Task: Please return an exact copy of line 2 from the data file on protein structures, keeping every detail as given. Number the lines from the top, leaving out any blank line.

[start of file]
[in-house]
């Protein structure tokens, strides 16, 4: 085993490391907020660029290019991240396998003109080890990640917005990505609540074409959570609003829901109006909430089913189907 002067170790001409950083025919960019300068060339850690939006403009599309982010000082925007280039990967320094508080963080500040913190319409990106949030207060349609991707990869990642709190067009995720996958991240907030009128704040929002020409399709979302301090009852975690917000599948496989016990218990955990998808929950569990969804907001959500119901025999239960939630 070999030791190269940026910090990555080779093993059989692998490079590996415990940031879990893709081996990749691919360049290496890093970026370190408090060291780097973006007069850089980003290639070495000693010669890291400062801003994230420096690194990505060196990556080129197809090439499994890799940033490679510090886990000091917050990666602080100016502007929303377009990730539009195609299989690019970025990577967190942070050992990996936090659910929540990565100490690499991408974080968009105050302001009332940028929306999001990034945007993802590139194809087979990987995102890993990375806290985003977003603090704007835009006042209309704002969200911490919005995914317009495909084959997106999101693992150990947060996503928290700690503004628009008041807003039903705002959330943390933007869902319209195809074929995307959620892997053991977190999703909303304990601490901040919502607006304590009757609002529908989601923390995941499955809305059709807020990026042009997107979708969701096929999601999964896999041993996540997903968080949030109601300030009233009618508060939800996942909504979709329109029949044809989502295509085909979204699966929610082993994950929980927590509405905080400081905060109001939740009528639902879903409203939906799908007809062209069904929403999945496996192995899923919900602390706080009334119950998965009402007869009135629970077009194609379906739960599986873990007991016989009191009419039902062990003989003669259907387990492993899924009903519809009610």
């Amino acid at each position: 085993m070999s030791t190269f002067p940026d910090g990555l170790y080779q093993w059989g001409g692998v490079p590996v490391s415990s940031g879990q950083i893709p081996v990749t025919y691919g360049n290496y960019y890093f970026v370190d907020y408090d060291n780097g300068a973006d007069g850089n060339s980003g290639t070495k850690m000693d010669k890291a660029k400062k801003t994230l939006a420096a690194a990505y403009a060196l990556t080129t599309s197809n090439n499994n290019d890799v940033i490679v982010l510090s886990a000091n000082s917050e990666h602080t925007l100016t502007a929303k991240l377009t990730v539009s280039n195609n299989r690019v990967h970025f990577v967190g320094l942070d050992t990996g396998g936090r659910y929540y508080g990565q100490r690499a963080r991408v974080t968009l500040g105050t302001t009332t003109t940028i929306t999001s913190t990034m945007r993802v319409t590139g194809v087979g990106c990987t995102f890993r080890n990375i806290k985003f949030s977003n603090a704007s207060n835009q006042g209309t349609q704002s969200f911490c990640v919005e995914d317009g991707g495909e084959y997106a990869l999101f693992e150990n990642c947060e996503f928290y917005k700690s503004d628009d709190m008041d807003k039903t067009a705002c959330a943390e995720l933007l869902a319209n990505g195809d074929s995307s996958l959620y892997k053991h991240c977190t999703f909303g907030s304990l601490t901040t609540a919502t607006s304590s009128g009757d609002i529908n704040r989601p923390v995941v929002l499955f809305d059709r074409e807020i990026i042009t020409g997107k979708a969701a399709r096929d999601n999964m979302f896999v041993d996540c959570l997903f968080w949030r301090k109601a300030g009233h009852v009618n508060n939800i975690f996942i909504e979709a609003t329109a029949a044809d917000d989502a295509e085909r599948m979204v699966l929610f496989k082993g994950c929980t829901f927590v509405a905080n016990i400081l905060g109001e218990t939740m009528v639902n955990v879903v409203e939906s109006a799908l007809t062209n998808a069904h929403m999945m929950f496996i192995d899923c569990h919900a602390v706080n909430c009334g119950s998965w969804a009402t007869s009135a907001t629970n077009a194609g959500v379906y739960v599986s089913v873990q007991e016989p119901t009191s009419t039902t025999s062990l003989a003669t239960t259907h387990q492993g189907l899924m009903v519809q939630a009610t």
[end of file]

């Protein structure tokens, strides 16, 4: 085993490391907020660029290019991240396998003109080890990640917005990505609540074409959570609003829901109006909430089913189907 002067170790001409950083025919960019300068060339850690939006403009599309982010000082925007280039990967320094508080963080500040913190319409990106949030207060349609991707990869990642709190067009995720996958991240907030009128704040929002020409399709979302301090009852975690917000599948496989016990218990955990998808929950569990969804907001959500119901025999239960939630 070999030791190269940026910090990555080779093993059989692998490079590996415990940031879990893709081996990749691919360049290496890093970026370190408090060291780097973006007069850089980003290639070495000693010669890291400062801003994230420096690194990505060196990556080129197809090439499994890799940033490679510090886990000091917050990666602080100016502007929303377009990730539009195609299989690019970025990577967190942070050992990996936090659910929540990565100490690499991408974080968009105050302001009332940028929306999001990034945007993802590139194809087979990987995102890993990375806290985003977003603090704007835009006042209309704002969200911490919005995914317009495909084959997106999101693992150990947060996503928290700690503004628009008041807003039903705002959330943390933007869902319209195809074929995307959620892997053991977190999703909303304990601490901040919502607006304590009757609002529908989601923390995941499955809305059709807020990026042009997107979708969701096929999601999964896999041993996540997903968080949030109601300030009233009618508060939800996942909504979709329109029949044809989502295509085909979204699966929610082993994950929980927590509405905080400081905060109001939740009528639902879903409203939906799908007809062209069904929403999945496996192995899923919900602390706080009334119950998965009402007869009135629970077009194609379906739960599986873990007991016989009191009419039902062990003989003669259907387990492993899924009903519809009610």